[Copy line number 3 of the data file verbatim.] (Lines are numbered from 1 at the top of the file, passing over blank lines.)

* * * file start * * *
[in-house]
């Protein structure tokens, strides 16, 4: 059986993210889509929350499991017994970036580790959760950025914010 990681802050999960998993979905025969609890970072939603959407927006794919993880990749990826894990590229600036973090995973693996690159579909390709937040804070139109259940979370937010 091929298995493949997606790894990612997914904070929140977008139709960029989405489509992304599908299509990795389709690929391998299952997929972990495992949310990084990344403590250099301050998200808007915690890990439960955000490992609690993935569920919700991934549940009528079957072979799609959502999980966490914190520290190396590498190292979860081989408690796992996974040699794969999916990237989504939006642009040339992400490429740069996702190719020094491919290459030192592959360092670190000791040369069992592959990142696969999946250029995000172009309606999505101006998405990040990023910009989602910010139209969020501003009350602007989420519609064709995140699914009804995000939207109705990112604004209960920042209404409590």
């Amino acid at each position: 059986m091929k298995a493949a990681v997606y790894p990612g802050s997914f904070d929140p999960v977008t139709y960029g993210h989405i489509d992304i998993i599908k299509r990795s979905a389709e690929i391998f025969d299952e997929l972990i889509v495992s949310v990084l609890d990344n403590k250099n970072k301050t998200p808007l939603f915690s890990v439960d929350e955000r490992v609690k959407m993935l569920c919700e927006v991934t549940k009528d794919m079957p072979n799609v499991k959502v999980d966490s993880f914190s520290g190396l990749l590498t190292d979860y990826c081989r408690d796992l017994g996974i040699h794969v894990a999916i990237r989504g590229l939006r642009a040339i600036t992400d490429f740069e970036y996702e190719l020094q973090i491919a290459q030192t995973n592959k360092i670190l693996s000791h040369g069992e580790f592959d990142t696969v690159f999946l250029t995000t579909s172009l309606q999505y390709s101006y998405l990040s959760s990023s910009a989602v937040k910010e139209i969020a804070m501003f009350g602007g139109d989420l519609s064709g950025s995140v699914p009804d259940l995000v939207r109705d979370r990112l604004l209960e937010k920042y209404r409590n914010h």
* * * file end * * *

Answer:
């Amino acid at each position: 059986m091929k298995a493949a990681v997606y790894p990612g802050s997914f904070d929140p999960v977008t139709y960029g993210h989405i489509d992304i998993i599908k299509r990795s979905a389709e690929i391998f025969d299952e997929l972990i889509v495992s949310v990084l609890d990344n403590k250099n970072k301050t998200p808007l939603f915690s890990v439960d929350e955000r490992v609690k959407m993935l569920c919700e927006v991934t549940k009528d794919m079957p072979n799609v499991k959502v999980d966490s993880f914190s520290g190396l990749l590498t190292d979860y990826c081989r408690d796992l017994g996974i040699h794969v894990a999916i990237r989504g590229l939006r642009a040339i600036t992400d490429f740069e970036y996702e190719l020094q973090i491919a290459q030192t995973n592959k360092i670190l693996s000791h040369g069992e580790f592959d990142t696969v690159f999946l250029t995000t579909s172009l309606q999505y390709s101006y998405l990040s959760s990023s910009a989602v937040k910010e139209i969020a804070m501003f009350g602007g139109d989420l519609s064709g950025s995140v699914p009804d259940l995000v939207r109705d979370r990112l604004l209960e937010k920042y209404r409590n914010h």